From a different aspect, and in accordance with the invention, there is provided, in a system for recognizing codes representative of any one of a first, second, third or fourth conditions, and for recognizing transitions between selected ones of said conditions, and for providing a first output signal and a second output signal representative of said conditions and said transitions, the improvement wherein said system is provided with a transition from said first condition to said second condition comprising a first change in state in said second output signal, a transition from said third condition to said fourth condition comprising a second change in state in said second output signal, a transition from said first condition to said third condition comprising a first change in state in said first output signal, and a transition from said second condition to said fourth condition comprising a second change in state in said first output signal.

In accordance with a further embodiment, there is provided a system for recognizing codes representative of any one of a first, second, third or fourth conditions, and for recognizing transitions between selected ones of said conditions, and for providing a first output signal and a second output signal representative of said conditions and said transitions; said system comprising: a first circuit for recognizing the code representative of said first condition and the code representative of said second condition and for providing a first output signal being in one of two states, and for providing a first state of said first output signal when said first condition is recognized and a second state of said first output signal when said second condition is recognized; a second circuit for recognizing the code representative of said third condition and the code representative of said fourth condition and for providing a second output signal being in one of two states, and for providing a first state of said second output signal when said third condition is recognized, and a second state of said second output signal when said fourth condition is recognized; the transition from said first condition to said second condition comprising a change in state in said second output signal; the transition from said third condition to said fourth condition comprising a change in state in said second output signal; a transition from said first condition to said third condition comprising a change in state in said first output signal; and the transition from said second condition to said fourth condition comprising a change in state in said first output signal.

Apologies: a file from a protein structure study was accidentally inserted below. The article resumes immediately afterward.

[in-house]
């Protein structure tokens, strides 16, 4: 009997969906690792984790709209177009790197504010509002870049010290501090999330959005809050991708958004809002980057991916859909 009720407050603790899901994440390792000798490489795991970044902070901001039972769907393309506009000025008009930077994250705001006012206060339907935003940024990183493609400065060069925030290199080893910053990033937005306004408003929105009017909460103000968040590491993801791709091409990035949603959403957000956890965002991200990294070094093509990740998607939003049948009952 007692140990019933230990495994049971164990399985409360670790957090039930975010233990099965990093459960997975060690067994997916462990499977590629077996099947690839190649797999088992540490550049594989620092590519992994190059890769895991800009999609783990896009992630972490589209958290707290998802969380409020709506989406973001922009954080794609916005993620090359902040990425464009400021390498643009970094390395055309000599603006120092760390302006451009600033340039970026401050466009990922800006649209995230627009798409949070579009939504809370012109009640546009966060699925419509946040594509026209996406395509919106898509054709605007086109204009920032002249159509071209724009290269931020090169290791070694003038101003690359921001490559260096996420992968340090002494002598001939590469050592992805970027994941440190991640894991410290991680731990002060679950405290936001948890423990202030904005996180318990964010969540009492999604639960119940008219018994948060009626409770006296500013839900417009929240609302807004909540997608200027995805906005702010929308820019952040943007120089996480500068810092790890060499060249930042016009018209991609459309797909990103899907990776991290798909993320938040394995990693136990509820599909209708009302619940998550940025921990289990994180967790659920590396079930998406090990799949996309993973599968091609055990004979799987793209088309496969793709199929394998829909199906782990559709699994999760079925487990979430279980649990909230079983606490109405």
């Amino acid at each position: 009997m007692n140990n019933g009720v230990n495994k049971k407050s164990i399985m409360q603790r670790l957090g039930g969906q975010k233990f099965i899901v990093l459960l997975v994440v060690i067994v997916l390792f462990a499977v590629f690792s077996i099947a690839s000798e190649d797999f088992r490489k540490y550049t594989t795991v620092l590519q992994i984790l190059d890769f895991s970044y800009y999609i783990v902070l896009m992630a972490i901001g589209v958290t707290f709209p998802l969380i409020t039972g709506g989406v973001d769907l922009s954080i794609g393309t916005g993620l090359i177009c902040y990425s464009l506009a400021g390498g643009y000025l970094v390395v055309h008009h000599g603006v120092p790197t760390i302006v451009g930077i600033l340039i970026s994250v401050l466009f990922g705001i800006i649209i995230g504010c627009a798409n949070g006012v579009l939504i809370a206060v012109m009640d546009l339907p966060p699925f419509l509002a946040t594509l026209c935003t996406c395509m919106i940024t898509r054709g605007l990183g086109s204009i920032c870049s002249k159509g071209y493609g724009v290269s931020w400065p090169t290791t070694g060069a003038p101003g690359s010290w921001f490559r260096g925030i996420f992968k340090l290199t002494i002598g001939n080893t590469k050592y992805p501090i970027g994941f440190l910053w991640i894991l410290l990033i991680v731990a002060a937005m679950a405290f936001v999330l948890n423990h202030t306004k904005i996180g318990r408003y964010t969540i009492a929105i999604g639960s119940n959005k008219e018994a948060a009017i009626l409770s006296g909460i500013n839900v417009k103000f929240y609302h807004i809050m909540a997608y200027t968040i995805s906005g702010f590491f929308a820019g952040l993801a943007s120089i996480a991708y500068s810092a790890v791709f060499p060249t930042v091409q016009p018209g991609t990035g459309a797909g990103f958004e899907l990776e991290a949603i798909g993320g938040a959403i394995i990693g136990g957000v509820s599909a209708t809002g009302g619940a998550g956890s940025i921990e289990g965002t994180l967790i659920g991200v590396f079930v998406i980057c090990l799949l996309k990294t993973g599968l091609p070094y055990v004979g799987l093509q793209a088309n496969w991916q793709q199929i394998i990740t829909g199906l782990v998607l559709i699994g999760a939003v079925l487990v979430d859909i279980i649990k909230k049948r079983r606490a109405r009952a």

BRIEF DESCRIPTION OF THE DRAWINGS

The invention will be better understood by an examination of the following description together with the accompanying drawings in which:

FIG. 1 is a schematic block diagram of a converter in accordance with the invention;

FIG. 2 is a transition graph to be implemented by the recognizer circuit;

FIG. 3 is a transition matrix, which gives the outputs and states, corresponding to the transition graph in FIG. 2;

FIG. 4 is a logic diagram of the recognizer circuit;

FIG. 5 is a timing diagram of the recognizer circuit;

FIG. 6 is a timing tree corresponding with the timing diagram of FIG. 5; and

FIG. 7 is a specific embodiment of the logic diagram illustrated in FIG. 4 above.

DESCRIPTION OF PREFERRED EMBODIMENTS

In the specific case of the Arabic-Farsi language application, the recognizer circuit must be capable of distinguishing four classes of code words as follows:

1. The code word for an overdot.

2. The code word for an upper register shift.

3. The code word for a lower register shift.

4. Code words for numerals and characters not in the above three classes.